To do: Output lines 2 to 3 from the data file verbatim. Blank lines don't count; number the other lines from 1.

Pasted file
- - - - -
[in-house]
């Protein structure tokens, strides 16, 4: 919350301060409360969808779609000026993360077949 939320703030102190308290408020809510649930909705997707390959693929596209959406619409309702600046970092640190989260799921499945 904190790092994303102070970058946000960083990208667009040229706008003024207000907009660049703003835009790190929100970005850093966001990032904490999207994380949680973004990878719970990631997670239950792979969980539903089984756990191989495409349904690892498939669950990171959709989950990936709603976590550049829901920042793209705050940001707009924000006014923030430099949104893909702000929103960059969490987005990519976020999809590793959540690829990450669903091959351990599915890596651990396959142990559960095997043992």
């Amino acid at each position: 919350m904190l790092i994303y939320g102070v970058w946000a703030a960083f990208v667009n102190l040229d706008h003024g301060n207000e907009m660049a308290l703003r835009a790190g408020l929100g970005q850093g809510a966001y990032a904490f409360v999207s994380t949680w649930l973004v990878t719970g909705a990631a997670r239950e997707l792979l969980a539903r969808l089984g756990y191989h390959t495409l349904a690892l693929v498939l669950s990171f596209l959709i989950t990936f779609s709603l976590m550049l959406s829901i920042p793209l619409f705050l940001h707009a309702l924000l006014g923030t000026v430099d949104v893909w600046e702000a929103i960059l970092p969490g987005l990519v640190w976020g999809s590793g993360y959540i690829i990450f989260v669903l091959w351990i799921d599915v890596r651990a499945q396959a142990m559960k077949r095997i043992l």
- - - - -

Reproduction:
């Protein structure tokens, strides 16, 4: 919350301060409360969808779609000026993360077949 939320703030102190308290408020809510649930909705997707390959693929596209959406619409309702600046970092640190989260799921499945 904190790092994303102070970058946000960083990208667009040229706008003024207000907009660049703003835009790190929100970005850093966001990032904490999207994380949680973004990878719970990631997670239950792979969980539903089984756990191989495409349904690892498939669950990171959709989950990936709603976590550049829901920042793209705050940001707009924000006014923030430099949104893909702000929103960059969490987005990519976020999809590793959540690829990450669903091959351990599915890596651990396959142990559960095997043992």
């Amino acid at each position: 919350m904190l790092i994303y939320g102070v970058w946000a703030a960083f990208v667009n102190l040229d706008h003024g301060n207000e907009m660049a308290l703003r835009a790190g408020l929100g970005q850093g809510a966001y990032a904490f409360v999207s994380t949680w649930l973004v990878t719970g909705a990631a997670r239950e997707l792979l969980a539903r969808l089984g756990y191989h390959t495409l349904a690892l693929v498939l669950s990171f596209l959709i989950t990936f779609s709603l976590m550049l959406s829901i920042p793209l619409f705050l940001h707009a309702l924000l006014g923030t000026v430099d949104v893909w600046e702000a929103i960059l970092p969490g987005l990519v640190w976020g999809s590793g993360y959540i690829i990450f989260v669903l091959w351990i799921d599915v890596r651990a499945q396959a142990m559960k077949r095997i043992l």